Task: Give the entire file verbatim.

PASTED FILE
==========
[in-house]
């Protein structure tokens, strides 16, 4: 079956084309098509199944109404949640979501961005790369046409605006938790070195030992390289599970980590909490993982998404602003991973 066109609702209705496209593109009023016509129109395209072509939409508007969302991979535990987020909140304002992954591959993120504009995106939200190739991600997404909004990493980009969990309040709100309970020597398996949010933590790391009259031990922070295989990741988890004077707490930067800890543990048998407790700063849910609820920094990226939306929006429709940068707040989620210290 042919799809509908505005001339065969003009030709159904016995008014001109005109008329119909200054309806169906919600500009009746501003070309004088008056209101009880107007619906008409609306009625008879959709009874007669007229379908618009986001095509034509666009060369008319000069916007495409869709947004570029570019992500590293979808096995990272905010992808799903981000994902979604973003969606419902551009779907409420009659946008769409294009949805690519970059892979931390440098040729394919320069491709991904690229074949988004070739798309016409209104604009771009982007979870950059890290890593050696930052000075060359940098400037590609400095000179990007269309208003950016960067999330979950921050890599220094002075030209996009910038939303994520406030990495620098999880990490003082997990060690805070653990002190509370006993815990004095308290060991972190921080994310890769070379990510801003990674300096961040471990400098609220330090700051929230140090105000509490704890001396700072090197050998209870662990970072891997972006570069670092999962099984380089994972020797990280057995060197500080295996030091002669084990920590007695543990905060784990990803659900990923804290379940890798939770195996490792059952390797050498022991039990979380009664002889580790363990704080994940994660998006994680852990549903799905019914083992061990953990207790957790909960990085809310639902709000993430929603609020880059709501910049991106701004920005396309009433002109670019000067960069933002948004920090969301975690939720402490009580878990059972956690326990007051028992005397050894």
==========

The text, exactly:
[in-house]
């Protein structure tokens, strides 16, 4: 079956084309098509199944109404949640979501961005790369046409605006938790070195030992390289599970980590909490993982998404602003991973 066109609702209705496209593109009023016509129109395209072509939409508007969302991979535990987020909140304002992954591959993120504009995106939200190739991600997404909004990493980009969990309040709100309970020597398996949010933590790391009259031990922070295989990741988890004077707490930067800890543990048998407790700063849910609820920094990226939306929006429709940068707040989620210290 042919799809509908505005001339065969003009030709159904016995008014001109005109008329119909200054309806169906919600500009009746501003070309004088008056209101009880107007619906008409609306009625008879959709009874007669007229379908618009986001095509034509666009060369008319000069916007495409869709947004570029570019992500590293979808096995990272905010992808799903981000994902979604973003969606419902551009779907409420009659946008769409294009949805690519970059892979931390440098040729394919320069491709991904690229074949988004070739798309016409209104604009771009982007979870950059890290890593050696930052000075060359940098400037590609400095000179990007269309208003950016960067999330979950921050890599220094002075030209996009910038939303994520406030990495620098999880990490003082997990060690805070653990002190509370006993815990004095308290060991972190921080994310890769070379990510801003990674300096961040471990400098609220330090700051929230140090105000509490704890001396700072090197050998209870662990970072891997972006570069670092999962099984380089994972020797990280057995060197500080295996030091002669084990920590007695543990905060784990990803659900990923804290379940890798939770195996490792059952390797050498022991039990979380009664002889580790363990704080994940994660998006994680852990549903799905019914083992061990953990207790957790909960990085809310639902709000993430929603609020880059709501910049991106701004920005396309009433002109670019000067960069933002948004920090969301975690939720402490009580878990059972956690326990007051028992005397050894």